Using edible containers to serve up food is eye-catching and

impressive. If you're creative with the containers or packaging,

guests are likely to appreciate that as much as the contents

themselves. Broccoli, cauliflower, pumpkins, and gourds make

exceptional containers for dips and more.


Broccoli makes a lovely container for dips. Choose a nice, full head

and cut the stem near the base to keep it from tilting. Carve a

hollow in the top of the head to insert a small, clear, glass bowl.

This bowl will keep the dip from oozing through the stems.


Cauliflower is a great, dense vegetable that you can hollow out and

fill with a colorful dip. Cut the stem so that the cauliflower sits

level on the platter. Then carve a crater in the top with a knife. If

the cauliflower is dense enough and there are no spaces between

florets, spoon the dip directly into the hollow. If the head is not

solid, insert a small clear glass bowl to hold the dip. Place the

whole head on a platter and surround with crudités, such as carrots,

peppers, zucchini, and broccoli. Don't forget to use the florets you

remove from the cauliflower as additional crudités.


Think of this type of squash as more than a Halloween decoration. A

smaller pumpkin makes a great container for all sorts of foods,

including salsa. You can also use a bigger pumpkin for a more

dramatic presentation. Just carve off the lid with a knife like a

Halloween jack-o-lantern. You don't have to remove all the strings

and seeds, however. You can use the pumpkin to hold a small amount of

food by simply inserting a small bowl in the opening. You can also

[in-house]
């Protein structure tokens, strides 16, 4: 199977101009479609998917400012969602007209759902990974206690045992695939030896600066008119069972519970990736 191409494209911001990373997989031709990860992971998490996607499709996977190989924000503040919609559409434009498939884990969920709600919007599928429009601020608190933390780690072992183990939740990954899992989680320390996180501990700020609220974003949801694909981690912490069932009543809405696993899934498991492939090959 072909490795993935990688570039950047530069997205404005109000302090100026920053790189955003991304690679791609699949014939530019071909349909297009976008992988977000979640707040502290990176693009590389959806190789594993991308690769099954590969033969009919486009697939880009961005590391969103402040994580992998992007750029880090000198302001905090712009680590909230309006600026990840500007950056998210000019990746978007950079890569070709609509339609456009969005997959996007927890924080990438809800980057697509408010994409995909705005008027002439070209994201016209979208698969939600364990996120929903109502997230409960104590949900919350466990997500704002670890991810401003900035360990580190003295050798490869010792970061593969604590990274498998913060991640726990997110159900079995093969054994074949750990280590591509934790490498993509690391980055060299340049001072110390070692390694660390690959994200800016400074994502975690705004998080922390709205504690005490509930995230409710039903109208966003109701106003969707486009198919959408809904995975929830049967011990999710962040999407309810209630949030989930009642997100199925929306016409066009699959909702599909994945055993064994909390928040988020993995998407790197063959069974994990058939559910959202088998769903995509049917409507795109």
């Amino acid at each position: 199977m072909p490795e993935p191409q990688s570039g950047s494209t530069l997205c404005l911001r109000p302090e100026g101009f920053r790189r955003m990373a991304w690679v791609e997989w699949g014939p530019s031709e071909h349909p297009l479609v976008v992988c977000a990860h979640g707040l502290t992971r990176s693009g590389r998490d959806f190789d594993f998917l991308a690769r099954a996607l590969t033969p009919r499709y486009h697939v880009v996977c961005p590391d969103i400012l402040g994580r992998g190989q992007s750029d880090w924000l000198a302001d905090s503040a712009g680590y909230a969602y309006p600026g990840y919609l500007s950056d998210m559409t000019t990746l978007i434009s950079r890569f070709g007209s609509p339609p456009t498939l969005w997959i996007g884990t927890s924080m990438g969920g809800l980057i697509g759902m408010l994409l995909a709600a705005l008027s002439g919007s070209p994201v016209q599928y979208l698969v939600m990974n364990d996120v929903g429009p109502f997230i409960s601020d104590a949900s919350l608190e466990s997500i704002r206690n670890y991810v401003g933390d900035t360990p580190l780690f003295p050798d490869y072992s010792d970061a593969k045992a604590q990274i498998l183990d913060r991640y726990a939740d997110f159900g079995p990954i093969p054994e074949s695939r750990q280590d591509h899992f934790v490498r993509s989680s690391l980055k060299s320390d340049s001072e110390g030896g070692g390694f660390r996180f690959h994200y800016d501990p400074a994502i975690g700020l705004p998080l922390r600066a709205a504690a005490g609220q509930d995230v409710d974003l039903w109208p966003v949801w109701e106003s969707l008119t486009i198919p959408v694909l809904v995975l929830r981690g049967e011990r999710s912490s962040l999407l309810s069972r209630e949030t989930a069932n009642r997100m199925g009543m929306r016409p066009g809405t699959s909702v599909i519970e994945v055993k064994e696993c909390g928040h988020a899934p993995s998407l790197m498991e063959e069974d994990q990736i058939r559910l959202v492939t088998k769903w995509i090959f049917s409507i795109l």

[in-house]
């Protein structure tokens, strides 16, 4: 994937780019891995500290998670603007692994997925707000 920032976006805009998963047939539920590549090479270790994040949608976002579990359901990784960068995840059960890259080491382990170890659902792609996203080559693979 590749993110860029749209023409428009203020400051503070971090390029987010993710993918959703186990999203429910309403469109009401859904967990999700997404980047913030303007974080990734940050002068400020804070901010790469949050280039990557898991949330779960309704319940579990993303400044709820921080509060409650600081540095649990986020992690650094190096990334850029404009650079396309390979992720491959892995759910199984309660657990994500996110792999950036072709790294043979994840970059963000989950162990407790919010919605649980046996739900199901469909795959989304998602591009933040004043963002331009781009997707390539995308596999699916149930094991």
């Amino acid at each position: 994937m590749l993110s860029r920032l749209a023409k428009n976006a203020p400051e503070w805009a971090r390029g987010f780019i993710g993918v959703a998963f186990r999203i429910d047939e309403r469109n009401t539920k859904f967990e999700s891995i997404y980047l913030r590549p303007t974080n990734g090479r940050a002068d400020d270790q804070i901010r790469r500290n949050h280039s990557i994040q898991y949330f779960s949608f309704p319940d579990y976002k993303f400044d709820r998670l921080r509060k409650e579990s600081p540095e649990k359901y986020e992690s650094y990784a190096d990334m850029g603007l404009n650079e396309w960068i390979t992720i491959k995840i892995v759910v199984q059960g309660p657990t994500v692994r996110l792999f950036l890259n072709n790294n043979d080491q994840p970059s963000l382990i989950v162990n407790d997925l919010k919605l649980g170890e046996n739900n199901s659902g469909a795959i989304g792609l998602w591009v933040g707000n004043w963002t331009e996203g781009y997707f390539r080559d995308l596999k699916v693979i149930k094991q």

use the bowl to keep gifts like spiced nuts dry and away from the

moisture of the pumpkin's insides. The diminutive cousin of the

pumpkin is Jack Be Little. You can hollow out a few of these cute

little squashes to hold a variety of foods. Remove the strings and

seed so that you can spoon the salsa directly into the Jack Be Little.

Red cabbage

If you can find a red cabbage with the outer leaves still attached,

it can make a pretty display. As with some other vegetables, you may

have to carve out a hollow with a knife. Then insert a clear glass

bowl to hold the dip and to prevent any leakage. A pretty alternative

is the Savoy cabbage, which is a crinkly version of the regular green


Talk to the produce department people in your supermarket and ask

them to save you a cabbage that hasn't had the outer leaves removed.


One of the most fascinating squashes around is the gooseneck squash.

It fully lives up to its name, with a long curving neck and a bulbous

base. Lay it on its side and cut out a cavity with a knife in the

thick bulbous base. Slice a section of the roundest part of the

bottom of the squash to keep it from rolling. Pile it with a tasty

treat, like marinated olives. Depending on the size of the base, it

may not hold a lot, but the overall presence is decorative and

impressive. Squash are available during the late summer and fall.

And, of course, some old standbys are more readily available year-

round, including acorn and butternut.